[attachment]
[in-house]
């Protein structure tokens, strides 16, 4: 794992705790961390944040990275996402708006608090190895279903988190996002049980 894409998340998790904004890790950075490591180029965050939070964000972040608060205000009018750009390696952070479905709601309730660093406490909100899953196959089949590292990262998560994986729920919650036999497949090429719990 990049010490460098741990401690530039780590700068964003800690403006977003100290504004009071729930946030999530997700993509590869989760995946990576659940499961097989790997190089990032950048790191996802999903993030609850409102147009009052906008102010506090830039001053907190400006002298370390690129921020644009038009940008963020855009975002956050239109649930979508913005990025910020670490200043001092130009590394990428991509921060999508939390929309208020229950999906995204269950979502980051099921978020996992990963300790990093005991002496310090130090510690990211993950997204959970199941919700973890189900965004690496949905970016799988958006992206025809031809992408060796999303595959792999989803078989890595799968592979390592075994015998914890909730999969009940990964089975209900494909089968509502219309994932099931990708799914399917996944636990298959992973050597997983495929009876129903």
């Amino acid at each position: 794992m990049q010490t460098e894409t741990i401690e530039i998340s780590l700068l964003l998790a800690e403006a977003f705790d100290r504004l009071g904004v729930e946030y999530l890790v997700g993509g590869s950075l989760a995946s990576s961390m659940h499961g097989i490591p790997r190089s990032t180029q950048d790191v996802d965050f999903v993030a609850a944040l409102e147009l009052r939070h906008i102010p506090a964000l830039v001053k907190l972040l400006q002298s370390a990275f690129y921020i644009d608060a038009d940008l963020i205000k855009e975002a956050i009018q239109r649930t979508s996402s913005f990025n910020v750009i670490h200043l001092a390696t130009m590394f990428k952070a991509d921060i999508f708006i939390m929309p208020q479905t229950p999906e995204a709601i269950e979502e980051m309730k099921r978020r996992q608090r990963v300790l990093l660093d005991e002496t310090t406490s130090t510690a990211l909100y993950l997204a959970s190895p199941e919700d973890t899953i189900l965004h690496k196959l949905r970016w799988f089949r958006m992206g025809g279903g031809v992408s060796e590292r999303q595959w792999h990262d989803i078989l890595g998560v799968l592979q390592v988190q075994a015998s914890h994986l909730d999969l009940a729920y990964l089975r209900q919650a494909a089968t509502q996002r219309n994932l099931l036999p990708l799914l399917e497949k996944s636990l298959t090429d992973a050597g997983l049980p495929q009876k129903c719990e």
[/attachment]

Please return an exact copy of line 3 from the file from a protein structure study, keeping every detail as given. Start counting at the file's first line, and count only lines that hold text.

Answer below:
């Amino acid at each position: 794992m990049q010490t460098e894409t741990i401690e530039i998340s780590l700068l964003l998790a800690e403006a977003f705790d100290r504004l009071g904004v729930e946030y999530l890790v997700g993509g590869s950075l989760a995946s990576s961390m659940h499961g097989i490591p790997r190089s990032t180029q950048d790191v996802d965050f999903v993030a609850a944040l409102e147009l009052r939070h906008i102010p506090a964000l830039v001053k907190l972040l400006q002298s370390a990275f690129y921020i644009d608060a038009d940008l963020i205000k855009e975002a956050i009018q239109r649930t979508s996402s913005f990025n910020v750009i670490h200043l001092a390696t130009m590394f990428k952070a991509d921060i999508f708006i939390m929309p208020q479905t229950p999906e995204a709601i269950e979502e980051m309730k099921r978020r996992q608090r990963v300790l990093l660093d005991e002496t310090t406490s130090t510690a990211l909100y993950l997204a959970s190895p199941e919700d973890t899953i189900l965004h690496k196959l949905r970016w799988f089949r958006m992206g025809g279903g031809v992408s060796e590292r999303q595959w792999h990262d989803i078989l890595g998560v799968l592979q390592v988190q075994a015998s914890h994986l909730d999969l009940a729920y990964l089975r209900q919650a494909a089968t509502q996002r219309n994932l099931l036999p990708l799914l399917e497949k996944s636990l298959t090429d992973a050597g997983l049980p495929q009876k129903c719990e």